It was just another day at school for Ali Najmaddin, a third-year Kurdish language student at Kirkuk University, when he started coughing violently and spitting blood out. He went to the university clinic but was told that it was nothing serious. He was given some pills and sent on his way.
After classes, Ali went back to his home in Laylan, east of Kirkuk, and did not think about it again — it was April 2018. He never visited any doctors for follow-up and didn’t tell his family anything; he didn’t want to worry them, as he knew his family had no regular source of income other than his late father’s pension. Moreover, he had been an athletic strong young man who engaged in active sports; he worked often in construction as a daily laborer, and never felt that anything was wrong with his health.
Three months later, Ali woke up one morning with a severe flu, coughing again.
“I felt as if there was something in my chest; I rushed outside my room and saw blood again. This time I immediately went to hospital for a checkup and tests,” Ali recalled.
Results were soon out — he had tuberculosis.
With about 7,000 new cases every year, Iraq is now one of the countries most affected by TB in the Middle East and North Africa (MENA) region.
Years of war and sanctions since the mid-1990s have contributed to the resurgence of TB in Iraq. The situation further deteriorated after 2014, when ISIL took control of large swathes of land in Iraq and subsequent military operations to retake those areas heavily damaged the government’s health infrastructure.
Ali was shocked to learn that he had been diagnosed with such a serious disease.
“It was a very difficult moment for me. Knowing I had TB psychologically tortured me. But everything is in God’s hands in the end,” he said.
The news took a heavy emotional toll on the family as well, especially on his mother.
“When they told us Ali had TB I cried every day, and his brother grieved too. We did not know what to do, we did not have enough money for transportation to visit a doctor, let alone for check-ups and medication,” she said.
Iraq's Ministry of Health has 19 National Tuberculosis Programme (NTP) centres across the country. With financial support from the Global Fund, IOM focuses on strengthening the Iraqi NTP to fight TB and reduce the disease’s burden on the health system, by procuring medicine and laboratory supplies; training NTP staff; and coordinating mobile medical teams (MMT) that operate in seven governorates affected by conflict and displacement.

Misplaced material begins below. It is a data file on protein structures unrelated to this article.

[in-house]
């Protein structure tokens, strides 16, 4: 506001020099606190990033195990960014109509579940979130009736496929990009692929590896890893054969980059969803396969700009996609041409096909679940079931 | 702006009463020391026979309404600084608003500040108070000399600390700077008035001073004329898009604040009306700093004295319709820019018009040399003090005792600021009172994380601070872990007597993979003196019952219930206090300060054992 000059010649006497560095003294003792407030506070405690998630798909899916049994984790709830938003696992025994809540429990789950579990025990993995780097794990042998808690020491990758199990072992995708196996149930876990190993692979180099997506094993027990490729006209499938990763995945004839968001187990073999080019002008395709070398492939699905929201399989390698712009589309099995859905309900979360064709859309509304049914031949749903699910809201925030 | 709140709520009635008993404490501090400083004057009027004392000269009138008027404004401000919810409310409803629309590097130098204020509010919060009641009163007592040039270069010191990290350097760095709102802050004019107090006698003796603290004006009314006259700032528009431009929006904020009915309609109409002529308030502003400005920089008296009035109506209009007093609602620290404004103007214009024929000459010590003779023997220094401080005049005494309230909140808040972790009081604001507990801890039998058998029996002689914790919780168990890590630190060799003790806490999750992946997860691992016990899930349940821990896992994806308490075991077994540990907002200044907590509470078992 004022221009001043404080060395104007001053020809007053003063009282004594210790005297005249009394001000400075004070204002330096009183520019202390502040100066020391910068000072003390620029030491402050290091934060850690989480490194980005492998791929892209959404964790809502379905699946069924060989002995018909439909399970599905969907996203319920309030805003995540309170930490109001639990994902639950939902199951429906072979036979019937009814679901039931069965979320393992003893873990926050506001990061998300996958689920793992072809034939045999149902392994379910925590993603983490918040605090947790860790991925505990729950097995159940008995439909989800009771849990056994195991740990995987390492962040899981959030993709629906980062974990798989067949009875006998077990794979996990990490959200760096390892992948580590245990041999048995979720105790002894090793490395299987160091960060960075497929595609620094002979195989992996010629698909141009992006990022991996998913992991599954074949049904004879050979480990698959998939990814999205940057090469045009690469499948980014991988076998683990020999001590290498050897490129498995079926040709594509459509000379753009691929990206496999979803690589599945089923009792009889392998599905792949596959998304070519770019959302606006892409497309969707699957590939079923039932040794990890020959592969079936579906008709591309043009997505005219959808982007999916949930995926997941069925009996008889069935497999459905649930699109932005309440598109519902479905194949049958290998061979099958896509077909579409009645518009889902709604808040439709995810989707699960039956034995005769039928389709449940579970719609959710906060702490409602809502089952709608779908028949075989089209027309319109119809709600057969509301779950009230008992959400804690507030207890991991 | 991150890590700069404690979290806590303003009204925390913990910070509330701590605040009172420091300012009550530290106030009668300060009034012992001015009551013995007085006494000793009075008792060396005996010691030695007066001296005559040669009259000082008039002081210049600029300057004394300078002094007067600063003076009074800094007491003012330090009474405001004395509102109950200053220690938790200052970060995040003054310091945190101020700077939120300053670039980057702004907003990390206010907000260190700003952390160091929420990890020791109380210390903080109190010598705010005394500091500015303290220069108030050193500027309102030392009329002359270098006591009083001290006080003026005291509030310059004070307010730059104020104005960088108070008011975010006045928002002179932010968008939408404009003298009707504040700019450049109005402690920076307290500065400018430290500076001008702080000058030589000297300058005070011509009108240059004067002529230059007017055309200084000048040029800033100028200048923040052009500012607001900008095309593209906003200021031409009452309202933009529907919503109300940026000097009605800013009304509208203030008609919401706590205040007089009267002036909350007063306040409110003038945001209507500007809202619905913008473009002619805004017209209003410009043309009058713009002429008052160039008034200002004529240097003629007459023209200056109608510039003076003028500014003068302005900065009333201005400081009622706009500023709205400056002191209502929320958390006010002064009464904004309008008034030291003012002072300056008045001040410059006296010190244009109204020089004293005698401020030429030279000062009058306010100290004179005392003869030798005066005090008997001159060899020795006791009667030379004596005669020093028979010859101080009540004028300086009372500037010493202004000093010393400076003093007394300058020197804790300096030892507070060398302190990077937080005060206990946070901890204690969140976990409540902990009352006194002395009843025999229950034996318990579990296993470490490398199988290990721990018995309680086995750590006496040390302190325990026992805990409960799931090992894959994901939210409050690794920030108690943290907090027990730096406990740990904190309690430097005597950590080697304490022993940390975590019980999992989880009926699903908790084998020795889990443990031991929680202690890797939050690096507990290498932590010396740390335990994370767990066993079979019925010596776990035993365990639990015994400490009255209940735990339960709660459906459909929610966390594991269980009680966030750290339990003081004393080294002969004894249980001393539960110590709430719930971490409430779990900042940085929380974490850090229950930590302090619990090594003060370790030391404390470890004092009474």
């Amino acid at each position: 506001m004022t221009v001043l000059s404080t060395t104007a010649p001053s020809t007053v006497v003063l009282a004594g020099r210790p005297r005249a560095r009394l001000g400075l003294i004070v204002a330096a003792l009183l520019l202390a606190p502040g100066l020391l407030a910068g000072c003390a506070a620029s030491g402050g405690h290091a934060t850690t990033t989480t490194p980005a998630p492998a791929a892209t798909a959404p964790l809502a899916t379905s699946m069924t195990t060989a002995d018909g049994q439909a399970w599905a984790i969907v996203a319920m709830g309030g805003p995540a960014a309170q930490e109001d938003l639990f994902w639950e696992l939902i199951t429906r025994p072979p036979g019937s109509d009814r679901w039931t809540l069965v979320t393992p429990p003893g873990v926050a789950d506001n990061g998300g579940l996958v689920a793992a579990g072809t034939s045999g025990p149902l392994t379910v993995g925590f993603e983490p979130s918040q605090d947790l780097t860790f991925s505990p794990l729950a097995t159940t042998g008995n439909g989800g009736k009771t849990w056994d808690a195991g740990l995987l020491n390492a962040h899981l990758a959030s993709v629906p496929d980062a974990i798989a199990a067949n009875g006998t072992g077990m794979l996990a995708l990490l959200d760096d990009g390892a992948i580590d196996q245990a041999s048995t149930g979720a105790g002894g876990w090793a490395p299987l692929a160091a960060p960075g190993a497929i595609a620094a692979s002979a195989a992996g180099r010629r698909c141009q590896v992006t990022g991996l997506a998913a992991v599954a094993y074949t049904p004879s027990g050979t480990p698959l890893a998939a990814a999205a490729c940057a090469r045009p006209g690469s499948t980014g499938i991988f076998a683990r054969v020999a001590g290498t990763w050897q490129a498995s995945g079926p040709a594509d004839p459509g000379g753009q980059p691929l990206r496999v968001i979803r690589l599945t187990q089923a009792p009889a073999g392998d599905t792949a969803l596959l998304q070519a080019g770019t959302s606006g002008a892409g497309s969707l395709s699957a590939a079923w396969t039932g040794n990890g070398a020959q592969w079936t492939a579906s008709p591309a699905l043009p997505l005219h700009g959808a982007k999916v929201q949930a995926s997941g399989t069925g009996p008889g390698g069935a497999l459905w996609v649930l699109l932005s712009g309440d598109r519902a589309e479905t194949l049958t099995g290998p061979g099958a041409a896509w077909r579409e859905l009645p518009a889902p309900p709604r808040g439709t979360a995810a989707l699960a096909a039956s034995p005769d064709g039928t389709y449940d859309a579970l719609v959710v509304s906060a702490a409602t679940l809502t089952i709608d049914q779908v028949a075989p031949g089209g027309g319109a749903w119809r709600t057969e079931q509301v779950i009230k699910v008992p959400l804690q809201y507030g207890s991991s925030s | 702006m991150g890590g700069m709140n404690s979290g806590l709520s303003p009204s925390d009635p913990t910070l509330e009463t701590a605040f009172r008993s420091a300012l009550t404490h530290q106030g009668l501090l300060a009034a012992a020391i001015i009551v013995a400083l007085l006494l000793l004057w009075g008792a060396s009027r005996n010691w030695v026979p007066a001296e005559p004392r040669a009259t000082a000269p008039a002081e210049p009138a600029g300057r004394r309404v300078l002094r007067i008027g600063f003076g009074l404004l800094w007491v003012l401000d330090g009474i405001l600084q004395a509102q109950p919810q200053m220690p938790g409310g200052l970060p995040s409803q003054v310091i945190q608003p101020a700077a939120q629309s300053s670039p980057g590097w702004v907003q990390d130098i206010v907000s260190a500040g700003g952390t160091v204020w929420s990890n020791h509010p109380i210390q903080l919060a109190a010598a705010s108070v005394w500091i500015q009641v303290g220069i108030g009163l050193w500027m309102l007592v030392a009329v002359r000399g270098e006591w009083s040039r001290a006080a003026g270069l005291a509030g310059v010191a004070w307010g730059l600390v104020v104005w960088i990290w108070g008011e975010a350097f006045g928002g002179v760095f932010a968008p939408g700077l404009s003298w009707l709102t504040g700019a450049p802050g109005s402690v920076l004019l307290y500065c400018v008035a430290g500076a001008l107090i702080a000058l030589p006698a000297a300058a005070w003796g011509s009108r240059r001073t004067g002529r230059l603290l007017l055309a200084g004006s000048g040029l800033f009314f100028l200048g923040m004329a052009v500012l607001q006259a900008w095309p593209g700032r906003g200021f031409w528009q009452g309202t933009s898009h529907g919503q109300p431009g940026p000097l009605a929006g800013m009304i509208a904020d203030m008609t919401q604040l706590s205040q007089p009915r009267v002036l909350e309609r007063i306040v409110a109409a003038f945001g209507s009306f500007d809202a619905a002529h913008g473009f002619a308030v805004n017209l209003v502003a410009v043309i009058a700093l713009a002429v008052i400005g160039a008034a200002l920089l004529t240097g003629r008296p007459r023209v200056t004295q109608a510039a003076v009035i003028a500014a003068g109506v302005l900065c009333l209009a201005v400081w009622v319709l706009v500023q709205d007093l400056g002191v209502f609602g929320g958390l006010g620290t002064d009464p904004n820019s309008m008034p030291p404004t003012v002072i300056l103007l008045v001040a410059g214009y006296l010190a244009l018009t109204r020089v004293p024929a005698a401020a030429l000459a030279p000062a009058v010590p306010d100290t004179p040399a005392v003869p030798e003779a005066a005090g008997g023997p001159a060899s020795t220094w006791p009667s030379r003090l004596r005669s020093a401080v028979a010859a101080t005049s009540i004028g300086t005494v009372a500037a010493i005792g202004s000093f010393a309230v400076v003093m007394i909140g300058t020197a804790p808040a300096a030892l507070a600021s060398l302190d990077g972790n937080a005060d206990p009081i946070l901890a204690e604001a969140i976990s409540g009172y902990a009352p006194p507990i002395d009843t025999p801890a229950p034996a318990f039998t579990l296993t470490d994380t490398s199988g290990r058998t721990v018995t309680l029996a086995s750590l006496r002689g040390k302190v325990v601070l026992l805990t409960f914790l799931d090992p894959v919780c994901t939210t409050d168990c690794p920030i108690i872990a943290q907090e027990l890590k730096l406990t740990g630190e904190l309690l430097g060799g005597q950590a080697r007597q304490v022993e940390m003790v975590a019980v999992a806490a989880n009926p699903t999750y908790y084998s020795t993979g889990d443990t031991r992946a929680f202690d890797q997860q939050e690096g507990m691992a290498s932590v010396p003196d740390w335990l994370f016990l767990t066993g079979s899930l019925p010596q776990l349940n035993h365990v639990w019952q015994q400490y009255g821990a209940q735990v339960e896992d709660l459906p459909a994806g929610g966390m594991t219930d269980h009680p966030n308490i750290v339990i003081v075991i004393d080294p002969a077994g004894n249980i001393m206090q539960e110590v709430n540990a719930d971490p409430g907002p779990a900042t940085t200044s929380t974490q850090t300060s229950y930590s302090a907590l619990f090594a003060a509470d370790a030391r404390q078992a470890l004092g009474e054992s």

Ali visited the NTP centre in Kirkuk, where he was examined and received treatment.
He started to take the medication but became increasingly weak over the next few months , and lost weight at an alarming rate.
Something was not right. The medicine wasn’t working.
“TB affected him so much that he was like a dying man at home; always lying down, no energy for anything. I would go and lie down next to him, and touch his forehead, it was on fire,” Ali’s mother said.
Ali’s family, fearing for his life, tried reaching out to anyone who could help. A friend referred them to IOM’s MMT in Kirkuk, who paid him a visit at home. The MMT staff, in coordination with the NTP centre, found out that Ali had been taking the wrong doses of treatment, on the advice of a local medic who didn’t specialize in TB.
“This is very dangerous because wrong intake of TB medicine can worsen the illness,” said Abdul Jalil, IOM’s MMT focal point in Kirkuk.
The team took Ali back to the NTP centre for further investigation and tests; their worst fear was realized. Ali, who had a regular “TB-positive” case when he was first diagnosed in July 2018, now had Multi-Drug Resistant (MDR) case TB — a much more serious strain of the diseases resulting from the wrong intake of medication doses.
Ali was then referred to Baghdad because MDR consultations and treatment are not available in Kirkuk. Since then, IOM’s MMT has been transporting Ali to the NTP centre monthly for follow-up and laboratory tests to make sure he is following the right course of treatment .
“In coordination with the NTP, we put him on the correct dose of medication, and we follow up with him daily to make sure he is taking the medicine correctly, and to observe his condition,” said Abdul-Jalil.
“He wouldn’t have recovered had he not been referred to Baghdad,” Ali’s mother noted. “At some point his condition was so bad that we all gave up on him, but God returned him to us.”
The team also provided food packages to help him regain his strength and put on weight as he takes the medication. The food packages include high-protein food that TB patients need to regain their strength, such as tuna fish, beef, chicken breast, milk, beans and grains, cheddar cheese olive oil and others.
Ali has experienced significant physical pain and mental difficulties since being diagnosed with TB. But ever since he has been taking his medication correctly, there is hope. As of October 2019, he is recovering fast and he managed to finish his university education.
“I am feeling much better now. My coughing has stopped. I eat well; I am regaining weight. I weigh 69 kilos now, and I am recovering my strength,” he explained. “I get up and walk around, I go out and even play soccer with my brothers and friends from time to time. And I feel psychologically strong.”
His mother agreed.
“We will find a bride for him to marry soon!” she said jokingly.